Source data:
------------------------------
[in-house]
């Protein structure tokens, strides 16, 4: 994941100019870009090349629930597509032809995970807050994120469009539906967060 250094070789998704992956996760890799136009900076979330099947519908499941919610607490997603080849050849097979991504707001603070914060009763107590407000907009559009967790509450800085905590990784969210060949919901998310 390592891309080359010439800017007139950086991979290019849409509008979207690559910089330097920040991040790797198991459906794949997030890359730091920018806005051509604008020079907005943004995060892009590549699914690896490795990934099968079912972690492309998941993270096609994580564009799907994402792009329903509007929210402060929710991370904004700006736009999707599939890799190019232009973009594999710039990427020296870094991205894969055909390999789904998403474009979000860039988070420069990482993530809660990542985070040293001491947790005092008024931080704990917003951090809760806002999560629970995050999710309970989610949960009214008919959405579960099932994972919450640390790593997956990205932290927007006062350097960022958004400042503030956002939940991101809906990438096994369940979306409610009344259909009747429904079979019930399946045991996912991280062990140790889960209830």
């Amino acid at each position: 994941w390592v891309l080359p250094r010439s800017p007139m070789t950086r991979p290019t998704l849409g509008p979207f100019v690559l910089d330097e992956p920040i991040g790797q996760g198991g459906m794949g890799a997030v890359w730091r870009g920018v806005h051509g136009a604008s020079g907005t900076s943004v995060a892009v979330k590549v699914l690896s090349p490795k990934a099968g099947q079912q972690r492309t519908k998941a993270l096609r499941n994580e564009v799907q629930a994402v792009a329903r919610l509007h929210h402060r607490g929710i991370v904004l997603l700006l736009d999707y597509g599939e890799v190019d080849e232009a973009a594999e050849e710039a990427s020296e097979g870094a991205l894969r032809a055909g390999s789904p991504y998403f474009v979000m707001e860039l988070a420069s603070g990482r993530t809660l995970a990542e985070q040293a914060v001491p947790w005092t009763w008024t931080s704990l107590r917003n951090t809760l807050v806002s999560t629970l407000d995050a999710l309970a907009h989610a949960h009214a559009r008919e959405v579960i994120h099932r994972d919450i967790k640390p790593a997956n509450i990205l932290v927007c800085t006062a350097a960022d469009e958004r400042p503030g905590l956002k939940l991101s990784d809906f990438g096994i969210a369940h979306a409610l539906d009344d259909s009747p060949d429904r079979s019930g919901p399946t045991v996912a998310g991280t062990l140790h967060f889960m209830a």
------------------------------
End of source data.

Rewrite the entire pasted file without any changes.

[in-house]
């Protein structure tokens, strides 16, 4: 994941100019870009090349629930597509032809995970807050994120469009539906967060 250094070789998704992956996760890799136009900076979330099947519908499941919610607490997603080849050849097979991504707001603070914060009763107590407000907009559009967790509450800085905590990784969210060949919901998310 390592891309080359010439800017007139950086991979290019849409509008979207690559910089330097920040991040790797198991459906794949997030890359730091920018806005051509604008020079907005943004995060892009590549699914690896490795990934099968079912972690492309998941993270096609994580564009799907994402792009329903509007929210402060929710991370904004700006736009999707599939890799190019232009973009594999710039990427020296870094991205894969055909390999789904998403474009979000860039988070420069990482993530809660990542985070040293001491947790005092008024931080704990917003951090809760806002999560629970995050999710309970989610949960009214008919959405579960099932994972919450640390790593997956990205932290927007006062350097960022958004400042503030956002939940991101809906990438096994369940979306409610009344259909009747429904079979019930399946045991996912991280062990140790889960209830």
């Amino acid at each position: 994941w390592v891309l080359p250094r010439s800017p007139m070789t950086r991979p290019t998704l849409g509008p979207f100019v690559l910089d330097e992956p920040i991040g790797q996760g198991g459906m794949g890799a997030v890359w730091r870009g920018v806005h051509g136009a604008s020079g907005t900076s943004v995060a892009v979330k590549v699914l690896s090349p490795k990934a099968g099947q079912q972690r492309t519908k998941a993270l096609r499941n994580e564009v799907q629930a994402v792009a329903r919610l509007h929210h402060r607490g929710i991370v904004l997603l700006l736009d999707y597509g599939e890799v190019d080849e232009a973009a594999e050849e710039a990427s020296e097979g870094a991205l894969r032809a055909g390999s789904p991504y998403f474009v979000m707001e860039l988070a420069s603070g990482r993530t809660l995970a990542e985070q040293a914060v001491p947790w005092t009763w008024t931080s704990l107590r917003n951090t809760l807050v806002s999560t629970l407000d995050a999710l309970a907009h989610a949960h009214a559009r008919e959405v579960i994120h099932r994972d919450i967790k640390p790593a997956n509450i990205l932290v927007c800085t006062a350097a960022d469009e958004r400042p503030g905590l956002k939940l991101s990784d809906f990438g096994i969210a369940h979306a409610l539906d009344d259909s009747p060949d429904r079979s019930g919901p399946t045991v996912a998310g991280t062990l140790h967060f889960m209830a």